Still A Long Haul To Longevity For Restaurant Delivery Services

For restaurant delivery providers, long-anticipated, major consolidation always seems just around the corner. Until it happens, there’s the elusive and never-ending quest for the kind of scale that can generate sustainable profits.

Before Grubhub explained its recent fourth quarter and fiscal 2019 financials last week, it sought to dispel rumors that it was up for grabs.

“As previously stated, the rumor that Grubhub was engaged in a sales process was and is not true,” said founder and CEO Matt Maloney. “While we typically do not comment on speculation, the breadth and conclusions of the media coverage of this particular rumor forced us in this case to set the record straight.”

Among other headwinds, the last thing companies like Grubhub needed was passage of legislation like California’s AB5, which has the potential to prevent them from classifying drivers as contractors. The potential cost impact will make it even more difficult for delivery services to achieve the kind of scale that can generate sustainable profits.

In the meantime, the battle for delivery awareness and market share continues.

Postmates took to the 2020 Oscars program to launch a new campaign titled “When All You Can Burgers Is Think About,” from the Los Angeles agency Mother. Set to the song “Make it fast, make it slow” by Ghana recording artist Rob, the spot shows a subway passenger imagining dozens of burgers floating around him—some of them colliding with his head.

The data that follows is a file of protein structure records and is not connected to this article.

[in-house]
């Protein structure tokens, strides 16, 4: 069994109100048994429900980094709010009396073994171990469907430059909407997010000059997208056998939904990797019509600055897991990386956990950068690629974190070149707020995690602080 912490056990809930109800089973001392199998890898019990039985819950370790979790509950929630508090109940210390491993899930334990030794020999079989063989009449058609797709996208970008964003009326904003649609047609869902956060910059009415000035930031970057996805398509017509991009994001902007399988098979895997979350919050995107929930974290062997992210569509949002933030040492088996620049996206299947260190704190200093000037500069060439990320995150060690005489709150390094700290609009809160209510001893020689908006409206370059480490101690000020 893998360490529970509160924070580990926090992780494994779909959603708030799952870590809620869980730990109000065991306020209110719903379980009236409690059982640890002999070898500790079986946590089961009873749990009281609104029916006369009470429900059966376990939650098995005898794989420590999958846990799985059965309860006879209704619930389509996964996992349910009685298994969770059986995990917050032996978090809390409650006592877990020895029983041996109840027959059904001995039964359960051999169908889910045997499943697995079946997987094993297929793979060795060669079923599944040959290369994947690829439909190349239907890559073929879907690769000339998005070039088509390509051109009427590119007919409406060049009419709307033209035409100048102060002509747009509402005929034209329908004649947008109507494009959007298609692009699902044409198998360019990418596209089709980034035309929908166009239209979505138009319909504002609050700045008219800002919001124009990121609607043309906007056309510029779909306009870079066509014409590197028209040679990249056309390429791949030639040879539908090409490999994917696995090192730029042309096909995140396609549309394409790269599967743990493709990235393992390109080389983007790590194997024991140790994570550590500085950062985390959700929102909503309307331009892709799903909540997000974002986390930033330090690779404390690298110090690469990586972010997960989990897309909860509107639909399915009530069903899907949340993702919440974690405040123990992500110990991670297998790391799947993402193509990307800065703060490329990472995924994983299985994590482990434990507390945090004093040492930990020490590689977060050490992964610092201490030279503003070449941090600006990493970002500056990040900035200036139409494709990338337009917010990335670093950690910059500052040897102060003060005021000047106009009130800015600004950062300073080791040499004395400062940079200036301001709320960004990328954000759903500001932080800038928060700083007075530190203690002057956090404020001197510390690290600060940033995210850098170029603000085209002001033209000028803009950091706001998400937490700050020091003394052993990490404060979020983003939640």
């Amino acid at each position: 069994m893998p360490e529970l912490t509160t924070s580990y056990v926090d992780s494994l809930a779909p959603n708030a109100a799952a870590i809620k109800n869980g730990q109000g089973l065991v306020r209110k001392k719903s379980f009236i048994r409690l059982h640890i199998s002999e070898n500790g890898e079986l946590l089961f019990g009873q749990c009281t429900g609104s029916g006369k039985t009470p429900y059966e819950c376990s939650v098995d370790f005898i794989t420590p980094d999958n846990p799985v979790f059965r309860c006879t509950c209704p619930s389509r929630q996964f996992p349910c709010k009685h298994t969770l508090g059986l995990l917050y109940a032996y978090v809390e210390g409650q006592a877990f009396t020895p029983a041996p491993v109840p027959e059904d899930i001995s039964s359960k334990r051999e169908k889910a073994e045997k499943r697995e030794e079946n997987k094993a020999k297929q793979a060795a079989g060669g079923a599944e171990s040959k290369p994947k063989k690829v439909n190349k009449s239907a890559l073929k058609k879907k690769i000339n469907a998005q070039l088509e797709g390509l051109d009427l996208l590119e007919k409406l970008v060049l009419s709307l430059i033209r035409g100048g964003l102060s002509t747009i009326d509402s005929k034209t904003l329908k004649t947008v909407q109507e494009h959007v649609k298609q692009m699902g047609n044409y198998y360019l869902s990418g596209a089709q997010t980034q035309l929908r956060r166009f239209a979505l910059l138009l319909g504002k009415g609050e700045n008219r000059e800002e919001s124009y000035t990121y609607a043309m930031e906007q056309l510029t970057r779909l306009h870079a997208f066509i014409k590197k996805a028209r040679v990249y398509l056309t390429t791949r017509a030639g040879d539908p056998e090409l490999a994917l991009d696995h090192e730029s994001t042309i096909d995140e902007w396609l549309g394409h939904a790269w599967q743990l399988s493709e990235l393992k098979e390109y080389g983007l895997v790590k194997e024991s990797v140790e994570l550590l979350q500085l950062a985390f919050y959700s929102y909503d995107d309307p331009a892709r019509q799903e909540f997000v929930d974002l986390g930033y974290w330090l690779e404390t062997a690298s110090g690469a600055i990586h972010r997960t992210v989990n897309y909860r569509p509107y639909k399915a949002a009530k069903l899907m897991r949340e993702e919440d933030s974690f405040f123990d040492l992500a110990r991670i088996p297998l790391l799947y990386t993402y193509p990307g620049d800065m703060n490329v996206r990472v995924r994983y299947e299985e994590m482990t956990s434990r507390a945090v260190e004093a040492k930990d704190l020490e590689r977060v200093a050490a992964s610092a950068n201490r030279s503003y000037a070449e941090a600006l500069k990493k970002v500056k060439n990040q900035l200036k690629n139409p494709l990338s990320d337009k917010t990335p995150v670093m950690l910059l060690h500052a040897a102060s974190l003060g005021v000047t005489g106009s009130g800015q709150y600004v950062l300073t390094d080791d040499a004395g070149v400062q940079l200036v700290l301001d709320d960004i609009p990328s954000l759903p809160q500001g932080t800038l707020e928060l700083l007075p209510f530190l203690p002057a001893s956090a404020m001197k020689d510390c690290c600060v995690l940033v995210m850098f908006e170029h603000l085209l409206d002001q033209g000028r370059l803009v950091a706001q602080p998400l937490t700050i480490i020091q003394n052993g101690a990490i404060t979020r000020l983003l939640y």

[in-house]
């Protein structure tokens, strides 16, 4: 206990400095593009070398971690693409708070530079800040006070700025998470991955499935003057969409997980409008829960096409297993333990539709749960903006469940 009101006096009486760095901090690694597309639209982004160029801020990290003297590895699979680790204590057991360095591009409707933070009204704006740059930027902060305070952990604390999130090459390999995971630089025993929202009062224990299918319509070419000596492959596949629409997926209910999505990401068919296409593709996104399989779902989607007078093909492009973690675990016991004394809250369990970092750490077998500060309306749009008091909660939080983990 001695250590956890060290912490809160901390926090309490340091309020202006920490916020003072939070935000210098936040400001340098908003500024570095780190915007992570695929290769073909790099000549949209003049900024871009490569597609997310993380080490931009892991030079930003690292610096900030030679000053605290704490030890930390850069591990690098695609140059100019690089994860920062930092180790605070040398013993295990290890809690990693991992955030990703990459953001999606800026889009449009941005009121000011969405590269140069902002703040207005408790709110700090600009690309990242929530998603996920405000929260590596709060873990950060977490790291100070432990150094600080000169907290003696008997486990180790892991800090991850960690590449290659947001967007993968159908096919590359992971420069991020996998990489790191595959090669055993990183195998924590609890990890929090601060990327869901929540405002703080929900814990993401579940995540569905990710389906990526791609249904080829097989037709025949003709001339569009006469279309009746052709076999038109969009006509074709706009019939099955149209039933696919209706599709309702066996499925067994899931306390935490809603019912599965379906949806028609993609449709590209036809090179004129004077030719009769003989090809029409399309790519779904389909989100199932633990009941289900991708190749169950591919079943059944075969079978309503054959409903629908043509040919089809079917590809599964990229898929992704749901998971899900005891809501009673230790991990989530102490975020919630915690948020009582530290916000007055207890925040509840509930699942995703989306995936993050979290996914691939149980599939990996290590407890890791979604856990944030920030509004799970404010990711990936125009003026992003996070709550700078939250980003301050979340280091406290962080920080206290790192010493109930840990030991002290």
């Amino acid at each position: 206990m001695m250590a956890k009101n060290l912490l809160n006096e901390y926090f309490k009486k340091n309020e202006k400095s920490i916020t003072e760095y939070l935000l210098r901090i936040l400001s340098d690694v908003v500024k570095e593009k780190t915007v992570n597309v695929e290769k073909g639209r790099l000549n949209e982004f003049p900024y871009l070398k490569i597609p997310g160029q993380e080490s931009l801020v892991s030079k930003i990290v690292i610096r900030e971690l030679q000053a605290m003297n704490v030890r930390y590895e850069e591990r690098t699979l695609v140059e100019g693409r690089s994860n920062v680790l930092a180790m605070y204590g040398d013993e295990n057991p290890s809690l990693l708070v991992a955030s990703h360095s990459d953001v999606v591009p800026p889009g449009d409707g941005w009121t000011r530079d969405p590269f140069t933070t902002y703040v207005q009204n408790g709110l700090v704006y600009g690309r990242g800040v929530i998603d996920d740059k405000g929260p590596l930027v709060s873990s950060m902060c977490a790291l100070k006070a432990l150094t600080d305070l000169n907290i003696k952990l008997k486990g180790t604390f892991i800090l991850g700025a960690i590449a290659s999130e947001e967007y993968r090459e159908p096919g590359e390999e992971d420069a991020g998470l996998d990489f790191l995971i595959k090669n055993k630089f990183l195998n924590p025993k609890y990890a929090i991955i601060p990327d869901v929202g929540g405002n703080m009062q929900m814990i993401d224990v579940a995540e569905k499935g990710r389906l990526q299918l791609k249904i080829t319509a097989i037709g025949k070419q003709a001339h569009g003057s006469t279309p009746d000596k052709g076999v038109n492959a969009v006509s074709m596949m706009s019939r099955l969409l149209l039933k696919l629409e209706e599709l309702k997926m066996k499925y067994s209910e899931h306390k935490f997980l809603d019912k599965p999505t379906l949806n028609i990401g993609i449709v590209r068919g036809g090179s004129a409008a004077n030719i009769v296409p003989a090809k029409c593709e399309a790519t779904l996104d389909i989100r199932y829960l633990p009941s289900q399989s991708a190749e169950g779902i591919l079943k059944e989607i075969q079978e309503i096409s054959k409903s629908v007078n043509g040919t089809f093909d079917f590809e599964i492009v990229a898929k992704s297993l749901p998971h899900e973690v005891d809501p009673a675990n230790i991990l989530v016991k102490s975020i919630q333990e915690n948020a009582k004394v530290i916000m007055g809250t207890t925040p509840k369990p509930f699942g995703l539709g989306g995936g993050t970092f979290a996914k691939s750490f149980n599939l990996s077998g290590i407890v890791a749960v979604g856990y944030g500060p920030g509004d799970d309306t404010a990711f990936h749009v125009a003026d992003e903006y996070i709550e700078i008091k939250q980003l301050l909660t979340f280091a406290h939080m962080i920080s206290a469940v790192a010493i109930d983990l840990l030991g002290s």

“The Oscars are when people are together, ordering food in, having viewing parties—that’s very relevant to us,” Eric Edge, Postmates senior vice president of marketing and communications, tells Marketing Daily. “Combine that with Postmates continually holding a #1 market share position in L.A., and the Oscars are a natural fit.”

Founded in 2011, Postmates filed a draft registration statement for an initial public stock offering a year ago this month. The actual IPO was expected last fall but has yet to happen, leaving the company’s finances a mystery to all but company insiders and private investors.

Grubhub’s net loss declined to $18.6 million in the year ended Dec. 31 from $78.5 million in 2018, on revenue of $1.3 billion—a year-over-year increase of 30%.

In an effort to spur growth, Grubhub launched a loyalty program called Perks last fall, putting it on a more even footing with ride-hailing giant Uber—whose UberCash rewards can be used for UberEats or Uber rides.

Grubhub has poured lots of money into advertising, with more than 12,000 national TV commercial airings in the past 30 days, according to iSpot.tv. The most recent spot was  in December for the Perks program, featuring singer Lizzo’s tune “Good As Hell.”

Uber Eats launched a subscription program called Eats Subs “in a few markets pretty recently,” Uber CEO Dara Khosrowshahi told investors last week. While details about the program are scant, he added that “there are markets where it accounts for more than 10% of volume. So we’re pretty encouraged by what we see with Eats Subs.”

In its recently ended financial year, Uber Eats had an adjusted loss (before interest, tax, depreciation and amortization) of $461 million—a year-over-year increase of 66%.

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